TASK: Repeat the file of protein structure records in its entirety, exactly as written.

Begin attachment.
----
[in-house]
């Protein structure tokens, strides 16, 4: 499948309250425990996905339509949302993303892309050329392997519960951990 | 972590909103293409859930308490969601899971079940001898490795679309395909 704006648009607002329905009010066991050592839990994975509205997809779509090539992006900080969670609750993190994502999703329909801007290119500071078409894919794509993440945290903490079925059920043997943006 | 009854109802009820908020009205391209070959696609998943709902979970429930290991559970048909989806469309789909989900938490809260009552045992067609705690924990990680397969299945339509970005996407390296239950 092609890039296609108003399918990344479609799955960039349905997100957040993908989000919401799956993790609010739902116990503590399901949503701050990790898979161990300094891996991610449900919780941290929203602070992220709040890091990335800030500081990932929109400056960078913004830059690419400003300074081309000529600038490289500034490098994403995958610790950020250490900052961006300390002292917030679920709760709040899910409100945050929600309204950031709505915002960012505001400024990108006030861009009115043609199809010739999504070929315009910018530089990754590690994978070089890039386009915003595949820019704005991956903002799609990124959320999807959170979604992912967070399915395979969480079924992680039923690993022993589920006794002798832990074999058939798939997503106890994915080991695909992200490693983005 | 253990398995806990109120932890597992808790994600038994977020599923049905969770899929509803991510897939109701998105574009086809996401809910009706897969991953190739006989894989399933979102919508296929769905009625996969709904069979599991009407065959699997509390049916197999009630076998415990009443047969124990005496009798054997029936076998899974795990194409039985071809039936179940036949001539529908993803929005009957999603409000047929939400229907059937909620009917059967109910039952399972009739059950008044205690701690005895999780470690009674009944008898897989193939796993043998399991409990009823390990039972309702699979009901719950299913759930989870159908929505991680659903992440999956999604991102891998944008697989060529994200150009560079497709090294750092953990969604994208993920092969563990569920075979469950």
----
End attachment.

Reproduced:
[in-house]
């Protein structure tokens, strides 16, 4: 499948309250425990996905339509949302993303892309050329392997519960951990 | 972590909103293409859930308490969601899971079940001898490795679309395909 704006648009607002329905009010066991050592839990994975509205997809779509090539992006900080969670609750993190994502999703329909801007290119500071078409894919794509993440945290903490079925059920043997943006 | 009854109802009820908020009205391209070959696609998943709902979970429930290991559970048909989806469309789909989900938490809260009552045992067609705690924990990680397969299945339509970005996407390296239950 092609890039296609108003399918990344479609799955960039349905997100957040993908989000919401799956993790609010739902116990503590399901949503701050990790898979161990300094891996991610449900919780941290929203602070992220709040890091990335800030500081990932929109400056960078913004830059690419400003300074081309000529600038490289500034490098994403995958610790950020250490900052961006300390002292917030679920709760709040899910409100945050929600309204950031709505915002960012505001400024990108006030861009009115043609199809010739999504070929315009910018530089990754590690994978070089890039386009915003595949820019704005991956903002799609990124959320999807959170979604992912967070399915395979969480079924992680039923690993022993589920006794002798832990074999058939798939997503106890994915080991695909992200490693983005 | 253990398995806990109120932890597992808790994600038994977020599923049905969770899929509803991510897939109701998105574009086809996401809910009706897969991953190739006989894989399933979102919508296929769905009625996969709904069979599991009407065959699997509390049916197999009630076998415990009443047969124990005496009798054997029936076998899974795990194409039985071809039936179940036949001539529908993803929005009957999603409000047929939400229907059937909620009917059967109910039952399972009739059950008044205690701690005895999780470690009674009944008898897989193939796993043998399991409990009823390990039972309702699979009901719950299913759930989870159908929505991680659903992440999956999604991102891998944008697989060529994200150009560079497709090294750092953990969604994208993920092969563990569920075979469950």